5 Easy Tips For Promoting Your Dig

Ever wish more people knew about your dig site and the research being completed? Here are 5 easy tips to promote your your research, increase your visibility to potential funders, and establish yourself as an expert […]


World Heritage Day Symposium Twitter Recap

World Heritage Day—Protecting, Preserving, and Presenting the Cultural Heritage of the Near East to the Public ASOR and AIA (The Archaeological Institute of America), in cooperation with the Smithsonian Institution […]

Nazareth 1934. Matson Collection, Library of Congress.

Jesus as a Security Risk: Intelligence and Repression in the Roman Empire

Intelligence personnel tend to have a view of events that differs from historians, even other people in government, and certainly from the general public. They are often accused of being realpolitikers […]

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Sex Crimes in the Laws of the Hebrew Bible [PODCAST]

I had the opportunity to speak with Dr. Wells about what constituted as a sex crime according to the Hebrew Bible all those years ago. Although biblical texts identify a range of sexual behavior as […]

Tell Asmar, Northern Palace drainage system, arched brick drain below street in F15. Oriental Institute, University of Chicago, Diyala Archaeological Database, Creative Commons Attribution-NonCommercial-NoDerivs 3.0 Unported License.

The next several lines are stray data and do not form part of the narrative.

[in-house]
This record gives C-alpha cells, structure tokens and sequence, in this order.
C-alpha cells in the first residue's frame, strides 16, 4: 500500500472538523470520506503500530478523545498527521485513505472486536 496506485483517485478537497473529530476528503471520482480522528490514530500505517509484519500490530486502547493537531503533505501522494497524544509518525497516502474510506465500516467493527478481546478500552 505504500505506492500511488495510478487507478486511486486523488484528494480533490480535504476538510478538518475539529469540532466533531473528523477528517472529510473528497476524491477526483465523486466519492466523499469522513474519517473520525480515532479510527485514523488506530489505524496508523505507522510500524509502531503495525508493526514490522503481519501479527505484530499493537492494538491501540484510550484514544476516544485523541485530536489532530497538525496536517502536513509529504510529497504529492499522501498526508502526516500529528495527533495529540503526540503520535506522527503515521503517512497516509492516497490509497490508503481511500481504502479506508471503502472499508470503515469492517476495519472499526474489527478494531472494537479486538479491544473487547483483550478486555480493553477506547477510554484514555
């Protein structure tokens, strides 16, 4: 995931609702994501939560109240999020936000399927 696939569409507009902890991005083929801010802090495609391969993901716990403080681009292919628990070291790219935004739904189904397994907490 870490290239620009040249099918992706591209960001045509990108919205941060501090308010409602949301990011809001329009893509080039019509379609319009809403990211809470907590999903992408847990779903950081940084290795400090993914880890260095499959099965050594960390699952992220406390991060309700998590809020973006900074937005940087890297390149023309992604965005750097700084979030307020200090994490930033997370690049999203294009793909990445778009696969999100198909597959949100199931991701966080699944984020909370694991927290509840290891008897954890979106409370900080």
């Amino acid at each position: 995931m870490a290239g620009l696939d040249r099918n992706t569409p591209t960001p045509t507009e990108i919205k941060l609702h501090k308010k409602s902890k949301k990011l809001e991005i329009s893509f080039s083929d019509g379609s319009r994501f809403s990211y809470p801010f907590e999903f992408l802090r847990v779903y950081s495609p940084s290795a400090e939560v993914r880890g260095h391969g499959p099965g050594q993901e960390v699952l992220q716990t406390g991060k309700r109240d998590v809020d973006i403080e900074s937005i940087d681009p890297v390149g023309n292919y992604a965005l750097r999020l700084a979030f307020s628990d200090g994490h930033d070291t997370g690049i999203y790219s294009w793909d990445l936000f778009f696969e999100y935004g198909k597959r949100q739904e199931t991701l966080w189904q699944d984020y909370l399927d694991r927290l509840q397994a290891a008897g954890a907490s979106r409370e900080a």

Trash and Toilets in Mesopotamia: Sanitation and Early Urbanism

The recent celebration of World Toilet Day in November 2015 shone a spotlight on the variety of modern sanitation systems. Some 35% of the world’s population has no access to clean […]

Israel Finkelstein

The Role of Biblical Archaeology in Exegesis: An interview with Professor Israel Finkelstein, Part 1

Many, but not all, excavations demonstrate that text and spade point in different directions. If, therefore, archaeology is allowed to tell its own story some parts […]

Section drawing showing cut away areas of bedrock.

Reconstructing Tell er-Rumeith

In the spring of 1967, a team of archaeologists led by the late Paul Lapp concluded excavations at the small Iron Age site of Tell er-Rumeith in northern Jordan. Nearly 50 years later, his widow, Nancy Lapp, and I published the final report of […]


Crime and Sexual Offense in Hatti [Podcast]

In a recent special Near Eastern Archaeology issue on crime and punishment in the Bible and the Near East, Dr. Ilan Peled authored the article, “Crime and Sexual Offense in Hatti.” I had the opportunity to speak with Dr. Peled about crime […]

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An Early Islamic Homicide at Qasr Hallabat, Jordan [PODCAST]

In a recent special Near Eastern Archaeology issue on crime and punishment in the Bible and the Near East, Dr. Megan Perry co-authored the article “An Early Islamic Homicide at Cahser Hallabat, Jordan” with […]

Professor Mehmet Önal at Tell Harran, 2014.

Unearthing the Past at Ancient Harran and the Wells of Paddan-Aram

Many know Harran from the biblical story of Abraham and his family’s wanderings. Today the huge tell of Harran, the mound of the ancient city, measures over one kilometre across and is surrounded by ancient walls […]

Votive statues showing the attitude of prayer, found at Tell Asmar, Iraq, ca. 2900-2500 BCE. Oriental Institute, University of Chicago.

Akkadian Prayers in Ancient Mesopotamia